- The public are being advised to keep distance of at least 6ft 6in from eachother
- But study by Massachusetts Institute of Technology says it is too small
- The gap needs to be four times bigger, at around 26 feet
- The highly contagious coronavirus is spread via droplets in the air
- Coronavirus symptoms: what are they and should you see a doctor?
The UK’s coronavirus social distancing limit is at least four times too short, a study has warned.
The public are currently being asked to keep a distance from each other of at least 6ft 6in.
But a new study by the Massachusetts Institute of Technology (MIT) suggests the gap should be four times bigger at around 26 feet.
The study, which was reported by the Telegraph, found that viral droplets expelled in coughs and sneezes can travel in a moist, warm atmosphere at speeds of between 33 and 100ft per second (ten metres to 100 metres).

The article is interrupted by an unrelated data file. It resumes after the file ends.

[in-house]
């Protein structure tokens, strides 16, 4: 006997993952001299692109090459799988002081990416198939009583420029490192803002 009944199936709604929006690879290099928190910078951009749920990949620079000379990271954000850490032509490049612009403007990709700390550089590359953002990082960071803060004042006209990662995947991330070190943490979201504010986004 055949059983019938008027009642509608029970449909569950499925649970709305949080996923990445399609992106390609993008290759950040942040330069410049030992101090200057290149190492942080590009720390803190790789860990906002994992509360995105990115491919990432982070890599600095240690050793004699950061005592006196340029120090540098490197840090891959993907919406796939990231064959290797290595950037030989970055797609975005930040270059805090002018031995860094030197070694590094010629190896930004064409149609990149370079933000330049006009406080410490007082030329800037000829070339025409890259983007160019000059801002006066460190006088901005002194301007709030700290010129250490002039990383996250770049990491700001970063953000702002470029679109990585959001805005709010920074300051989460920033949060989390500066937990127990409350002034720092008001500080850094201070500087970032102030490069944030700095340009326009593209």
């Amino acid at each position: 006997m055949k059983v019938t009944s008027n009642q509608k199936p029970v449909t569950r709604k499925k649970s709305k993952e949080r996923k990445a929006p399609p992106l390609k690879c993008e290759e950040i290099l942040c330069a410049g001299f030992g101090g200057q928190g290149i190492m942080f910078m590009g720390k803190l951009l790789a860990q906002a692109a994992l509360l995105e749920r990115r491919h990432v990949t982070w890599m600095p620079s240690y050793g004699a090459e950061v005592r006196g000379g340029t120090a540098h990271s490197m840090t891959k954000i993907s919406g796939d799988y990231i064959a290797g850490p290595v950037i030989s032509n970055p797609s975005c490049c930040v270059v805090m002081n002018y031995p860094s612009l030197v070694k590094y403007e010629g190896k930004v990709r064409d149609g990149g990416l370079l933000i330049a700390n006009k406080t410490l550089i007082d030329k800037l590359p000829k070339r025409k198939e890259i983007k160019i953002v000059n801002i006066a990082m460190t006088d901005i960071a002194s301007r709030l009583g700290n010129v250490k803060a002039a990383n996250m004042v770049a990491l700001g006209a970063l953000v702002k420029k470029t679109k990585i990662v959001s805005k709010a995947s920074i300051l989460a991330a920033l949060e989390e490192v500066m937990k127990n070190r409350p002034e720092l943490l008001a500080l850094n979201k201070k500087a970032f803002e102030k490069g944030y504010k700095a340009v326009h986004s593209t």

This creates a cloud within the atmosphere that can span approximately 23ft to 27ft (seven metres to eight metres) to neighbouring people.
It has also been warned that droplets, which contribute to the rapid spread of covid-19, can remain suspended in the air for several hours.
And their direction can easily be changed by air ventilation systems to create ‘turbulent clouds of air.’
Many people are now finding themselves in close quarters with others on a daily basis, with supermarkets still feeling the effects of mass panic buying of products.
In London, despite persistent calls from the Government for only essential workers to continue with the morning commute, images have revealed packed carriages on the London Underground.
The authors of the MIT study offered further clarity on their findings, and detailed why social distancing needs to be increased within the Journal of the American Medical Association (Jama).